Below are some of the interesting things/ways/methods, etc. which I liked in the book; there are, of course, many more. (Check out the book to learn many more):
- Custom is something that is “usual” (in India, it is a custom to touch the feet f elders as a sign of respect) and also “special” (the Bentley was custom-made for the son of a rich industrialist)
- Scratch your head over these (Page 10 has some more of them):
- When look & see have similar meanings, how can overlook & oversee be opposites?
- If you decide to be bad forever, you decide to be bad for good!
- “Closing and opening my eyes had somehow given me a new insight and unmistakably permanent fix to this problem. I wondered how on earth I had not seen the obvious connection between covert/close and overt/open for such a long time!”
- Example of a mnemonic – The order of planets in average distance from the Sun is Mercury, Venus, Earth, Mars, Jupiter, Saturn, Uranus, Neptune, & Pluto. A simple & elegant mnemonic to remember this order is: My Very Easy Method: Just set up Nine Planets.
- Stalactite and Stalagmite are deposits usually of calcium carbonate and shaped like icicles. The former hang from the ceilings of a cave while the latter grow up from its floor. And to remember which grows from where, the author found out an interesting way. Stalactites hang from the ceiling while stalagmites grow up from the ground. (Isn’t it an interesting way?)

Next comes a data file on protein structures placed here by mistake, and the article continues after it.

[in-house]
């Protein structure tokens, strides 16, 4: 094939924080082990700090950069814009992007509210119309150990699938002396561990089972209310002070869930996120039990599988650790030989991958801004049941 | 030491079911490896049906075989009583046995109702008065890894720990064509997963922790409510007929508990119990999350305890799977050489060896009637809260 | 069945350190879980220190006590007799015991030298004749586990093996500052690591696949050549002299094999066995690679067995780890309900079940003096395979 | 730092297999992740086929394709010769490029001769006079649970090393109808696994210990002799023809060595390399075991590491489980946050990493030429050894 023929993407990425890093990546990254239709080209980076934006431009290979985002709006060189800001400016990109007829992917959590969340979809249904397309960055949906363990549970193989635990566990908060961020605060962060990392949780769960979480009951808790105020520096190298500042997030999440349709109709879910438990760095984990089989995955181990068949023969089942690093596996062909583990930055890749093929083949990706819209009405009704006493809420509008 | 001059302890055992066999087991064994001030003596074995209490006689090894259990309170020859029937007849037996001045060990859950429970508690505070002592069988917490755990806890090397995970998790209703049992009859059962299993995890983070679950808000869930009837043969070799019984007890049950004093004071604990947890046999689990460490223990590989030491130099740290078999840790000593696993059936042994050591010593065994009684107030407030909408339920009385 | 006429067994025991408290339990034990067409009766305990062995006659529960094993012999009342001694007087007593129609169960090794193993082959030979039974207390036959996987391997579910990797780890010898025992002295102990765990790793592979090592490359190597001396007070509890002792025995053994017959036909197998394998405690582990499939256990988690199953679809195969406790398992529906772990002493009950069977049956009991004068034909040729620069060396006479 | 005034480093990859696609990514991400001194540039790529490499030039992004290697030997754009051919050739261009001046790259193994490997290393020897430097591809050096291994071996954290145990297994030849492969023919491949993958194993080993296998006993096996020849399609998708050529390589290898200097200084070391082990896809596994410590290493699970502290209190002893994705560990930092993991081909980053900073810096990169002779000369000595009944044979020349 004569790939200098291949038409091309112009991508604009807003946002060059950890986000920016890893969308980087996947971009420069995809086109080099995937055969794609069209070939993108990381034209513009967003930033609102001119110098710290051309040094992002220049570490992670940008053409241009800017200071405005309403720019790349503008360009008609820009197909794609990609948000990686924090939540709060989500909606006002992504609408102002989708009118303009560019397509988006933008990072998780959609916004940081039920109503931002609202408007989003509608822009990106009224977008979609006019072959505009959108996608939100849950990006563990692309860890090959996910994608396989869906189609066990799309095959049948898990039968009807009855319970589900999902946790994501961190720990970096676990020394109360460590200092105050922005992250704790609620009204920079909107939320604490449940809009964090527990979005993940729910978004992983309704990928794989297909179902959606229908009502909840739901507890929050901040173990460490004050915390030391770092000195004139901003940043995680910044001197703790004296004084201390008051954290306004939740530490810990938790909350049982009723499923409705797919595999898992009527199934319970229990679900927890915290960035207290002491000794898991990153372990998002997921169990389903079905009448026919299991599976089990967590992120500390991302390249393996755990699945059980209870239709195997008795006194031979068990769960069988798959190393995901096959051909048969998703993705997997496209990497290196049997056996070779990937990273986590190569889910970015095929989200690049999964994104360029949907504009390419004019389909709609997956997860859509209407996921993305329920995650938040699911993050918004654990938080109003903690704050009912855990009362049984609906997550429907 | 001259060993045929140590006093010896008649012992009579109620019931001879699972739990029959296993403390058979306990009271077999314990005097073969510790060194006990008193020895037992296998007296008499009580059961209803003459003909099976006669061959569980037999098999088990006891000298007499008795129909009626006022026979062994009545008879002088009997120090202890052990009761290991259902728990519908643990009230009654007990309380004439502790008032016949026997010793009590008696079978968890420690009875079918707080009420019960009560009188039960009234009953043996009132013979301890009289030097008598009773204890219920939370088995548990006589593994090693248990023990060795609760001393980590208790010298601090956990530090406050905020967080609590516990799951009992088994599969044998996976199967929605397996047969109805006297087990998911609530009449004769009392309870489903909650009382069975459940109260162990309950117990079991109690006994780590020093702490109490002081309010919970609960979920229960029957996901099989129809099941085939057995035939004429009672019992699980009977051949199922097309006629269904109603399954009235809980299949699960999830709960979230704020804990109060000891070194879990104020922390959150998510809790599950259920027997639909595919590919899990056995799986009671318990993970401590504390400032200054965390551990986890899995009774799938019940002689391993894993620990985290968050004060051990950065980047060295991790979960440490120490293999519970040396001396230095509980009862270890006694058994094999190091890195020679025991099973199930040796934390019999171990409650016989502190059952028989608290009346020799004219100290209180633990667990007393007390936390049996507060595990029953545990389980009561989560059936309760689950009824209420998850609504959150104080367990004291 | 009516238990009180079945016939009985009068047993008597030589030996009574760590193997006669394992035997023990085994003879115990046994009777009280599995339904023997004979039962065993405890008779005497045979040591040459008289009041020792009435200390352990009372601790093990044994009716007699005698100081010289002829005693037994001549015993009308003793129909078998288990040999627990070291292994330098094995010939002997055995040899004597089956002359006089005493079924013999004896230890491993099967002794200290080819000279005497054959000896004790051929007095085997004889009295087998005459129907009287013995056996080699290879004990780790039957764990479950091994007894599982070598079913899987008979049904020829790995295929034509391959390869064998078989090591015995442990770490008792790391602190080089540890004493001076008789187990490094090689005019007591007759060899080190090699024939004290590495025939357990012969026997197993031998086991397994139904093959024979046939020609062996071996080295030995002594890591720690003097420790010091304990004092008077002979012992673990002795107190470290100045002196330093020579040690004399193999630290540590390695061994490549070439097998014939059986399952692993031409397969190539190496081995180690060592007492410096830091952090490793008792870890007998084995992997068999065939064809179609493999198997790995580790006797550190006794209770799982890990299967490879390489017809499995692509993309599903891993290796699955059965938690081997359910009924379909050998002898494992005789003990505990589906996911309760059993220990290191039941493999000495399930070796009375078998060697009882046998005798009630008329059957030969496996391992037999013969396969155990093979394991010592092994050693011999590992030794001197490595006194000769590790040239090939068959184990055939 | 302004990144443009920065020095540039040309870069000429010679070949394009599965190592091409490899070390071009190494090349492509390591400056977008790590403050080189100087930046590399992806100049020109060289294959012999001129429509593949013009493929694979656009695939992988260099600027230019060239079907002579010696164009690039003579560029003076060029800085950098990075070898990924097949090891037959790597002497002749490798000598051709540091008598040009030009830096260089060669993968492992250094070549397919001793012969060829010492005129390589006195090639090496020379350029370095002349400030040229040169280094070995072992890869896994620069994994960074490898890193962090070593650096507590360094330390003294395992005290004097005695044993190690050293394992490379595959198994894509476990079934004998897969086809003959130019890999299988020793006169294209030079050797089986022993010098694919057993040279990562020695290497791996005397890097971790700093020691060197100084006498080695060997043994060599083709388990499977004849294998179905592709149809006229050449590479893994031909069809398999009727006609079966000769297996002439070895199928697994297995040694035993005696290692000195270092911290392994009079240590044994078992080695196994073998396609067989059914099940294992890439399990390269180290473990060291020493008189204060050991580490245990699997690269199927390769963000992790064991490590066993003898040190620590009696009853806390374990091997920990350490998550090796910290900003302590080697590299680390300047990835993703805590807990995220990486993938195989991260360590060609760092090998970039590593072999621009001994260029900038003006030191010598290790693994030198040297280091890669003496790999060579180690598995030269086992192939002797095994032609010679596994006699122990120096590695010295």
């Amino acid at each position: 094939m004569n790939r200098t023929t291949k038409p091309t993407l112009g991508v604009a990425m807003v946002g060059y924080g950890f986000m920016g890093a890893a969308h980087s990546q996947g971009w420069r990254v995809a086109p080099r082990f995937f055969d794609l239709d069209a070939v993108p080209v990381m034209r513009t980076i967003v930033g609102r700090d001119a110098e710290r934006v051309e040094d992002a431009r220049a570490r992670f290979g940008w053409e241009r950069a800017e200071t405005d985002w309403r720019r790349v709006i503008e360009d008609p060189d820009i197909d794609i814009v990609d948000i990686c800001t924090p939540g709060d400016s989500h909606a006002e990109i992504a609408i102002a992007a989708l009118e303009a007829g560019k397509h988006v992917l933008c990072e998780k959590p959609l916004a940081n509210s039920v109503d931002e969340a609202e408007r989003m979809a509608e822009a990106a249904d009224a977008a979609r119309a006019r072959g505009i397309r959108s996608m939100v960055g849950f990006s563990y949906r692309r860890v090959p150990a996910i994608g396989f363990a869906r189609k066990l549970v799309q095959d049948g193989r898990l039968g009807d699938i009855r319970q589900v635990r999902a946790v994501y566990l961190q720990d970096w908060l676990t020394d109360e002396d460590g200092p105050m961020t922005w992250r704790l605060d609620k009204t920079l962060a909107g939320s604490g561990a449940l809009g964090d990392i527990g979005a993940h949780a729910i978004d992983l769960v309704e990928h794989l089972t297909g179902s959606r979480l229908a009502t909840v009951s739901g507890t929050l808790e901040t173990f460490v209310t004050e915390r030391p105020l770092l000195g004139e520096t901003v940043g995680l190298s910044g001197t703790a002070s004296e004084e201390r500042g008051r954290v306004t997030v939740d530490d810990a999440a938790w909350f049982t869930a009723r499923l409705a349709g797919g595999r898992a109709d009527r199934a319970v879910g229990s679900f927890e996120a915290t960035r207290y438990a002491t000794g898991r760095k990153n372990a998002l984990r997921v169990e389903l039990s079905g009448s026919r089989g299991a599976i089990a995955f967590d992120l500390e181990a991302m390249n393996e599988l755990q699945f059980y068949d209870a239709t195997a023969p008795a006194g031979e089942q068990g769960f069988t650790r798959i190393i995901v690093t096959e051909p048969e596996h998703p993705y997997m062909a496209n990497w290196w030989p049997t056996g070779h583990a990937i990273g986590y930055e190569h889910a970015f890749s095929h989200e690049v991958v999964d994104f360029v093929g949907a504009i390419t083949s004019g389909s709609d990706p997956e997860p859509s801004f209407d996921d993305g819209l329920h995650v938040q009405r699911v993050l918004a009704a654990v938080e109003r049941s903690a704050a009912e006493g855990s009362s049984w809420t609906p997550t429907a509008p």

- The word set has 58 noun uses, 126 verb uses and 10 uses as an adjective! (Page 75 shows quite a no. of such uses)
- Some of the longest words in English language are – antidisestablishmentarianism (28 letters), floccinaucinihilipilification (29 letters), supercalifragilisticexpialidocious (34 letters), etc. (Check details in Page 77)
- In 1939, Ernest Vincent Wright wrote a 50,000 – word novel without the letter E (except in his own name).
- A Friday Car – a new car that rolls out of the assembly line on a Friday and, apparently, has more manufacturing defects than cars rolled out on any other day of the week!
After reading this interesting & different book, I must applaud the author on his efforts to come up with a book to teach the language in a unique but effective way. Hats off to Mr Manish Gupta! I am not a self help book kind of person but learning from it was a fun and unique experience. Thank you Manish Gupta for sending me a copy of your fabulous piece of work. Good Luck for all your future endeavors!
AN EXTRA BITE !!
At this point I would like to share with my readers another interesting way to learn new words. Sometime back my friend & fellow blogger Natasha had done a post (Sea of Words) on the subscription to AWAD and soon I subscribed to it. AWAD (A.Word.A.Day), a web Newsletter of Wordsmith.org. It sends one new word everyday to the subscriber’s email. It gives the word, its pronunciation (with an audio file), meaning, etymology, earliest documented use, usage and a thought for the day.
Anyone interested to utilize this easy way of learning one word a day can click on this link: http://wordsmith.org/awad/index.html